Tag Archives: voting

New York Times Offers More Advice on Activism

New Orleans       The editorial page editor of the New York Times has embarked on an interesting strategy in recent years.  I’ve made some small comments about this in the past, but the pattern is so unmistakable that this is no longer a matter of coincidence or happenstance, but clearly either an overt editorial strategy or a sly, underground one, but either way, it’s both fascinating and constructive.  The Times has obviously decided to regularly open its op-ed page to people who might have recommendations about how to engage in more effective activism or at least activism that the Times and its view of its readers would find acceptable activism.

I started noticing this last year, but with the 2020 election up for grabs, climate change a blisteringly hot topic, pun intended, and their new skepticism on tech-dominated social media as a change methodology, they obviously decided they needed to get into the game.  There were suddenly some columns on what they saw as effective community organization.  There was one recently from an academic highlighting organizing in Arizona.  Several days ago, there were props for the c4 arm of the old Center for Community Change, a community organization and economic development support center in Washington, sharing their adaptation of grassroots, community organizing techniques to huge increases in voter participation among infrequent voters.   This weekend there were tips from another author on her views of how to effectively impact climate change.

I like this encouragement of organizing and activism, but my support is categorical.  The Times doesn’t want folks going all Hong Kong out there.  They want people in the streets, but mainly if they are walking towards a voting booth.  Part of their new found enthusiasm for organizing, as we can see in their selection on the climate op-ed, includes a message in these dark times that young and old need to organize, but they need to keep it all within the lines.  No desperation or disruption is necessary.  The Times wants all of us to know that change is possible, but keep it under control.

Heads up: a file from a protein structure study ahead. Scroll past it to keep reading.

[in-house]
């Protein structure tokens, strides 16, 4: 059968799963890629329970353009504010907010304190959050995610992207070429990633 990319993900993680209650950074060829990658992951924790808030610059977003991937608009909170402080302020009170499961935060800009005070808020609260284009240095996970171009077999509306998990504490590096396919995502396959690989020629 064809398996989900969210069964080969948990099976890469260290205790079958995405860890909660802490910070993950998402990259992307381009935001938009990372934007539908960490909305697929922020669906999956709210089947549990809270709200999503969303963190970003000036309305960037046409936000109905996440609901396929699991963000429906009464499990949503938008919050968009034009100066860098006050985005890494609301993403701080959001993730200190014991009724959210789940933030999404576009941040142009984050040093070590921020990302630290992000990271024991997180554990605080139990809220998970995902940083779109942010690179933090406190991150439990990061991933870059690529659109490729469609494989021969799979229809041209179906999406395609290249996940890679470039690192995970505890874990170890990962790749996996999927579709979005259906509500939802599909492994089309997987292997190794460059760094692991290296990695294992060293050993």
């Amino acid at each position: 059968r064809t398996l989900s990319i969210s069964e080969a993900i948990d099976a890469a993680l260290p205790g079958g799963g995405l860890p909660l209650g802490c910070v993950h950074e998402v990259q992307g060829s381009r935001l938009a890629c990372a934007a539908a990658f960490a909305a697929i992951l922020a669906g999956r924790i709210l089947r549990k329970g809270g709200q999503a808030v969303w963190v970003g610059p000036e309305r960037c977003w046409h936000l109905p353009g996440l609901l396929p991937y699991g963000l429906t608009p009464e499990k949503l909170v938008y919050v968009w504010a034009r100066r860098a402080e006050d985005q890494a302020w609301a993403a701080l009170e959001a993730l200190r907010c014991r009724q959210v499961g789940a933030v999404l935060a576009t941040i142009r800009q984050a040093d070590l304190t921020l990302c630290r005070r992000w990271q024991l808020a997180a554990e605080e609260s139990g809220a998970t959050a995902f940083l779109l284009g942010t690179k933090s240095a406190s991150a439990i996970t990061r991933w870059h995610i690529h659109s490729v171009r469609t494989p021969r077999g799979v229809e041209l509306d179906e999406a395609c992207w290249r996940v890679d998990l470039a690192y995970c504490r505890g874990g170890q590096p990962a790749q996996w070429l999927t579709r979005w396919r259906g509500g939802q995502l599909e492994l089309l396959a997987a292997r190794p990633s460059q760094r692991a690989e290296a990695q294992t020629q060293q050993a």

That said, here’s the advice from Emma Marris under the headline, “Stop Freaking Out About the Climate”:

  • Ditch the shame
  • Focus on systems, not yourself
  • Join an effective group
  • Define your role
  • Know what you are fighting for, not just what you are fighting against.

Nothing wrong with any of those points.  We could do worse than to have lots of people who are sitting back and working their worry beads, jumping into the fray with that advice.

At the same time, tactics and strategy still counts.  Sometimes we have to go outside the lines in order to move the targets.  Often it is not the middle of the road that wins, but the radical edges that force change.

When reading and taking advice on action, keep an open mind, but always try to understand where people might be coming from.  That wasn’t in the op-ed column, but that’s my advice to all of you as well.